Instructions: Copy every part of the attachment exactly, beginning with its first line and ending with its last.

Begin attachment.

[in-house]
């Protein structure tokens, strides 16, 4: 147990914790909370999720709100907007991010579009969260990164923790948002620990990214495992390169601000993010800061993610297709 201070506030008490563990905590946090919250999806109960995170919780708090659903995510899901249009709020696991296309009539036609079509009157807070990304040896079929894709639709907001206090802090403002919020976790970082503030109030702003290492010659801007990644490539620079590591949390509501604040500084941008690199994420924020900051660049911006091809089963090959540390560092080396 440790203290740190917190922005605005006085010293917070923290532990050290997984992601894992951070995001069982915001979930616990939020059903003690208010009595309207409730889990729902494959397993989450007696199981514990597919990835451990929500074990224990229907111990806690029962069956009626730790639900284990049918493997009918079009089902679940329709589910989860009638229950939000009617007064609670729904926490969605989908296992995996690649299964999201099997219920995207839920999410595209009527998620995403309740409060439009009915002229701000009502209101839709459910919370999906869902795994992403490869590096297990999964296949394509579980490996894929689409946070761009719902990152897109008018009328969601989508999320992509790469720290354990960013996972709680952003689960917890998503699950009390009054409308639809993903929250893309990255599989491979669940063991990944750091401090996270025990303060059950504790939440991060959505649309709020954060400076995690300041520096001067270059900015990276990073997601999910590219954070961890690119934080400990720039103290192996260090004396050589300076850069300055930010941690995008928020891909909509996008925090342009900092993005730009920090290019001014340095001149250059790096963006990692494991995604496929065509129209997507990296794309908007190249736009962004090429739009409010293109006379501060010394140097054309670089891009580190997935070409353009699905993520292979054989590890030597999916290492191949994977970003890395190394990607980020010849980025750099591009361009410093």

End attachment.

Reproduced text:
[in-house]
């Protein structure tokens, strides 16, 4: 147990914790909370999720709100907007991010579009969260990164923790948002620990990214495992390169601000993010800061993610297709 201070506030008490563990905590946090919250999806109960995170919780708090659903995510899901249009709020696991296309009539036609079509009157807070990304040896079929894709639709907001206090802090403002919020976790970082503030109030702003290492010659801007990644490539620079590591949390509501604040500084941008690199994420924020900051660049911006091809089963090959540390560092080396 440790203290740190917190922005605005006085010293917070923290532990050290997984992601894992951070995001069982915001979930616990939020059903003690208010009595309207409730889990729902494959397993989450007696199981514990597919990835451990929500074990224990229907111990806690029962069956009626730790639900284990049918493997009918079009089902679940329709589910989860009638229950939000009617007064609670729904926490969605989908296992995996690649299964999201099997219920995207839920999410595209009527998620995403309740409060439009009915002229701000009502209101839709459910919370999906869902795994992403490869590096297990999964296949394509579980490996894929689409946070761009719902990152897109008018009328969601989508999320992509790469720290354990960013996972709680952003689960917890998503699950009390009054409308639809993903929250893309990255599989491979669940063991990944750091401090996270025990303060059950504790939440991060959505649309709020954060400076995690300041520096001067270059900015990276990073997601999910590219954070961890690119934080400990720039103290192996260090004396050589300076850069300055930010941690995008928020891909909509996008925090342009900092993005730009920090290019001014340095001149250059790096963006990692494991995604496929065509129209997507990296794309908007190249736009962004090429739009409010293109006379501060010394140097054309670089891009580190997935070409353009699905993520292979054989590890030597999916290492191949994977970003890395190394990607980020010849980025750099591009361009410093």